What’s the Difference Between Effective Tax Rate and Marginal Tax Bracket?
Effective tax rate and marginal tax bracket might seem like complicated tax terms, but they’re simply two different ways to express how much you pay in taxes. The main difference between marginal and effective tax rates is that marginal rates apply to the last dollar of taxable income you earn, whereas effective tax rates apply to your entire income. Both tax rates might change based on whether your tax-filing status is married filing jointly, married filing separately, head of household or single.
What Is Effective Tax Rate?
Your effective tax rate is the percentage of your total income that you actually pay in income tax. Essentially, your effective tax rate is the average rate you pay on every dollar you earn. Whereas marginal tax rates are determined by the federal government, effective tax rates vary from individual to individual.
The first step in determining your effective tax rate is to calculate your total tax liability. Next, use an effective tax rate calculator to divide your tax liability by your total income. For example, if you end up owing $4,800 in taxes on a total income of $60,000, your effective tax rate is 8% or $4,800 divided by $60,000.
Marginal Tax Rate vs. Effective Tax Rate
Your marginal tax rate is the rate of tax you pay on each additional dollar of taxable income that you earn. For tax year 2020, there are seven tax rates:
But your marginal tax rate is not the amount you pay on every dollar you earn. If you’re in the 22% tax bracket, for instance, a portion of your income will be taxed at 10%, a portion will be taxed at 12%, and a portion will be taxed at 22%.
Your effective tax rate will always be lower than your marginal tax rate because your taxes are only calculated based on your taxable income, whereas your effective tax rate includes all of your income.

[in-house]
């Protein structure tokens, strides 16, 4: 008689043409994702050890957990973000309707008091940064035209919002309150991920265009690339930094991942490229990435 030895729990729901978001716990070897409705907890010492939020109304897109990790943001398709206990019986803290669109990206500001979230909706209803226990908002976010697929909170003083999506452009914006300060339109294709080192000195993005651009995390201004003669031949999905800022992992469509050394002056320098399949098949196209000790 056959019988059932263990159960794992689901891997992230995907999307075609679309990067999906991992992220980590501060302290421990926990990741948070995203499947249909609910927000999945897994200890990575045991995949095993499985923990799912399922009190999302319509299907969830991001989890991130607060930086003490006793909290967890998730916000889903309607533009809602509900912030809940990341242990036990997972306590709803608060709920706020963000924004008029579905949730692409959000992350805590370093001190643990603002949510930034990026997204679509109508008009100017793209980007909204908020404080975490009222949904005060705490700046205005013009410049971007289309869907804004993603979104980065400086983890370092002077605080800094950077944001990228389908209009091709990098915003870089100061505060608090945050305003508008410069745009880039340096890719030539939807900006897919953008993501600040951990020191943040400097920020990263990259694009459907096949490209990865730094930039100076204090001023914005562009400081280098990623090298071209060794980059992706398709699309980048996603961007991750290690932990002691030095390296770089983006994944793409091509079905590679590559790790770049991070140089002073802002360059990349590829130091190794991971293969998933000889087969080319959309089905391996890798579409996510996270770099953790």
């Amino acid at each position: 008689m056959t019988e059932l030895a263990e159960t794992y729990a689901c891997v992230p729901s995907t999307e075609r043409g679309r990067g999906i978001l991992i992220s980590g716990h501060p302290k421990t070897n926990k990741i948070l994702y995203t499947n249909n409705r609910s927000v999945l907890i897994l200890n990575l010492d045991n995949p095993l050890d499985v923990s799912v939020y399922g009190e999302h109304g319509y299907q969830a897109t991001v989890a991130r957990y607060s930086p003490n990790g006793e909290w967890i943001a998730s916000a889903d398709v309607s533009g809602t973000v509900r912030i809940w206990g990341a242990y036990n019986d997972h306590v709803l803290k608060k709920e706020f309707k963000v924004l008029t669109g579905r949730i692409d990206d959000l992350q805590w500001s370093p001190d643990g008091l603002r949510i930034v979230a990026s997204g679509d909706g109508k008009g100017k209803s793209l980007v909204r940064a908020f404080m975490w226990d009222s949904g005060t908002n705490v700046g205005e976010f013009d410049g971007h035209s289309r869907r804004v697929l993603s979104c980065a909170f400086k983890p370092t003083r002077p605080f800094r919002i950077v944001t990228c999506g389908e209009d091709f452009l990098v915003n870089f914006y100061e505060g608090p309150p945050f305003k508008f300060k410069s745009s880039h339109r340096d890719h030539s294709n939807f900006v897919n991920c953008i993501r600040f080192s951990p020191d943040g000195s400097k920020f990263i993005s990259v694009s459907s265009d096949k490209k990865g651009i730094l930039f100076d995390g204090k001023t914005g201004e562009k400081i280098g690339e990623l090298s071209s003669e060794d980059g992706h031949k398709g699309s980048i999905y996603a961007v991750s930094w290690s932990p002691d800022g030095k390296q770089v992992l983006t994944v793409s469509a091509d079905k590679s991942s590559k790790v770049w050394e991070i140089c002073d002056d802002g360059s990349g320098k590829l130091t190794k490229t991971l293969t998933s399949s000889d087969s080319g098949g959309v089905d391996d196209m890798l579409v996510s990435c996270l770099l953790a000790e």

Say you earn $20,000 but only have $10,000 in taxable income. For 2020, that puts your marginal tax rate at 12%. But your effective tax rate is only 6% since you owe $1,200 in tax and had $20,000 in total income. How might this happen? If you put money in a tax-deferred retirement account like a 401k, you are still earning that money, but you do not pay taxes on the money you deposit until you withdraw it in retirement. This allows you to effectively cheat your tax bracket — legally.
What Is My Tax Bracket?
Tax brackets are closely related to marginal tax rates. But a tax bracket refers to a range of income attached to a particular marginal tax rate. For 2020, income from $0 to $19,750 is taxed at 10% for individuals who are married filing jointly, for example; thus, for 2020, 10% represents the marginal tax rate, and $0 to $19,750 delineates the 10% tax bracket. If you had taxable income between $19,750 and $80,250, you would be in the 12% tax bracket if married filing jointly.
Understanding your tax filing status and how tax brackets work can play an important role in tax planning. For example, if you’re about to jump into a higher tax bracket, you might try to find a way to defer some of your income to the following year so you can remain in a lower tax bracket in the current year.
This article is part of GOBankingRates’ ‘Economy Explained’ series to help readers navigate the complexities of our financial system.
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Daria Uhlig contributed to the reporting for this article.
Last updated: Feb. 24, 2021